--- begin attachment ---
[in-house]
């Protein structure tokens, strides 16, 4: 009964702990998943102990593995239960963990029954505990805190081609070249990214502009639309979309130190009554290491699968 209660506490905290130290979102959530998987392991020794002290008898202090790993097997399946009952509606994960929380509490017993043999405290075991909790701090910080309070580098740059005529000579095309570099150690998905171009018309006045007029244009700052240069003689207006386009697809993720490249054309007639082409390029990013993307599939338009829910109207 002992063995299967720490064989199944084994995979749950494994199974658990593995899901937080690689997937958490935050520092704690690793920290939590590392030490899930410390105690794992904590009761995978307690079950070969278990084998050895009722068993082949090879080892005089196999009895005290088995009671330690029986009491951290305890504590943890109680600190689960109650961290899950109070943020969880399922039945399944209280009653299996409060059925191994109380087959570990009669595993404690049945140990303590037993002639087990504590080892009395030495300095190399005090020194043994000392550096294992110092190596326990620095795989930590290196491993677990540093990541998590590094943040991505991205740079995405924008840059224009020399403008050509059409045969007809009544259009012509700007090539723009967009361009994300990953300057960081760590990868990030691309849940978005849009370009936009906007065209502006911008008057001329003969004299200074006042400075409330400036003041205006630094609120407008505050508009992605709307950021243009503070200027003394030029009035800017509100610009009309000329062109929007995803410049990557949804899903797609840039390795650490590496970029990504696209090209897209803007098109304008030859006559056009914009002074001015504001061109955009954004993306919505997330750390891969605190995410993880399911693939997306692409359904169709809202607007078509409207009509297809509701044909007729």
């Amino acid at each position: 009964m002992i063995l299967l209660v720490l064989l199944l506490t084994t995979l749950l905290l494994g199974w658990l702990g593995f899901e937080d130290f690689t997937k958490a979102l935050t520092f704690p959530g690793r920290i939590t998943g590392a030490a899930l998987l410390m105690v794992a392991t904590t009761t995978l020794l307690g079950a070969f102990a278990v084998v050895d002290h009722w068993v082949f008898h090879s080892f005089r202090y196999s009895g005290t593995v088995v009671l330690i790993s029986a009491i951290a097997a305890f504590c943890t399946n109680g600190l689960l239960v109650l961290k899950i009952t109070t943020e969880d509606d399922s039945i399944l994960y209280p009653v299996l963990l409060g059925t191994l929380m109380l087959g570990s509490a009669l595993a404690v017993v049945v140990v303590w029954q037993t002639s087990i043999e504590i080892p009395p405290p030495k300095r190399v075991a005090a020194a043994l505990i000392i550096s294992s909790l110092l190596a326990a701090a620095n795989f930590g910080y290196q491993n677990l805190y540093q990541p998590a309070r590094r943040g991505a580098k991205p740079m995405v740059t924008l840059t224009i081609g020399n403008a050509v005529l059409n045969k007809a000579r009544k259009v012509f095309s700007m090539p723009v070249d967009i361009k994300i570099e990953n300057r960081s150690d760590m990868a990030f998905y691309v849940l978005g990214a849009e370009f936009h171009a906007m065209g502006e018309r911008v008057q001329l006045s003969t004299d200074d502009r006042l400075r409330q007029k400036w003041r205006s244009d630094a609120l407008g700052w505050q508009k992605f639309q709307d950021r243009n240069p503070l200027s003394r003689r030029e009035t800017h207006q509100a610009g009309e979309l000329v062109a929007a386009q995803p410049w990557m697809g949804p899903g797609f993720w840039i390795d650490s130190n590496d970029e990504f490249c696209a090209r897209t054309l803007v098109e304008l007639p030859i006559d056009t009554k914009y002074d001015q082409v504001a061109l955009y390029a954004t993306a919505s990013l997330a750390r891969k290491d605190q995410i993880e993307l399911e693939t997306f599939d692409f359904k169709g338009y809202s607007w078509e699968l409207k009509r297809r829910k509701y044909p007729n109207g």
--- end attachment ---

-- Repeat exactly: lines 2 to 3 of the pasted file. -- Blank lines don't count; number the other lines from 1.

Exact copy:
């Protein structure tokens, strides 16, 4: 009964702990998943102990593995239960963990029954505990805190081609070249990214502009639309979309130190009554290491699968 209660506490905290130290979102959530998987392991020794002290008898202090790993097997399946009952509606994960929380509490017993043999405290075991909790701090910080309070580098740059005529000579095309570099150690998905171009018309006045007029244009700052240069003689207006386009697809993720490249054309007639082409390029990013993307599939338009829910109207 002992063995299967720490064989199944084994995979749950494994199974658990593995899901937080690689997937958490935050520092704690690793920290939590590392030490899930410390105690794992904590009761995978307690079950070969278990084998050895009722068993082949090879080892005089196999009895005290088995009671330690029986009491951290305890504590943890109680600190689960109650961290899950109070943020969880399922039945399944209280009653299996409060059925191994109380087959570990009669595993404690049945140990303590037993002639087990504590080892009395030495300095190399005090020194043994000392550096294992110092190596326990620095795989930590290196491993677990540093990541998590590094943040991505991205740079995405924008840059224009020399403008050509059409045969007809009544259009012509700007090539723009967009361009994300990953300057960081760590990868990030691309849940978005849009370009936009906007065209502006911008008057001329003969004299200074006042400075409330400036003041205006630094609120407008505050508009992605709307950021243009503070200027003394030029009035800017509100610009009309000329062109929007995803410049990557949804899903797609840039390795650490590496970029990504696209090209897209803007098109304008030859006559056009914009002074001015504001061109955009954004993306919505997330750390891969605190995410993880399911693939997306692409359904169709809202607007078509409207009509297809509701044909007729």
């Amino acid at each position: 009964m002992i063995l299967l209660v720490l064989l199944l506490t084994t995979l749950l905290l494994g199974w658990l702990g593995f899901e937080d130290f690689t997937k958490a979102l935050t520092f704690p959530g690793r920290i939590t998943g590392a030490a899930l998987l410390m105690v794992a392991t904590t009761t995978l020794l307690g079950a070969f102990a278990v084998v050895d002290h009722w068993v082949f008898h090879s080892f005089r202090y196999s009895g005290t593995v088995v009671l330690i790993s029986a009491i951290a097997a305890f504590c943890t399946n109680g600190l689960l239960v109650l961290k899950i009952t109070t943020e969880d509606d399922s039945i399944l994960y209280p009653v299996l963990l409060g059925t191994l929380m109380l087959g570990s509490a009669l595993a404690v017993v049945v140990v303590w029954q037993t002639s087990i043999e504590i080892p009395p405290p030495k300095r190399v075991a005090a020194a043994l505990i000392i550096s294992s909790l110092l190596a326990a701090a620095n795989f930590g910080y290196q491993n677990l805190y540093q990541p998590a309070r590094r943040g991505a580098k991205p740079m995405v740059t924008l840059t224009i081609g020399n403008a050509v005529l059409n045969k007809a000579r009544k259009v012509f095309s700007m090539p723009v070249d967009i361009k994300i570099e990953n300057r960081s150690d760590m990868a990030f998905y691309v849940l978005g990214a849009e370009f936009h171009a906007m065209g502006e018309r911008v008057q001329l006045s003969t004299d200074d502009r006042l400075r409330q007029k400036w003041r205006s244009d630094a609120l407008g700052w505050q508009k992605f639309q709307d950021r243009n240069p503070l200027s003394r003689r030029e009035t800017h207006q509100a610009g009309e979309l000329v062109a929007a386009q995803p410049w990557m697809g949804p899903g797609f993720w840039i390795d650490s130190n590496d970029e990504f490249c696209a090209r897209t054309l803007v098109e304008l007639p030859i006559d056009t009554k914009y002074d001015q082409v504001a061109l955009y390029a954004t993306a919505s990013l997330a750390r891969k290491d605190q995410i993880e993307l399911e693939t997306f599939d692409f359904k169709g338009y809202s607007w078509e699968l409207k009509r297809r829910k509701y044909p007729n109207g």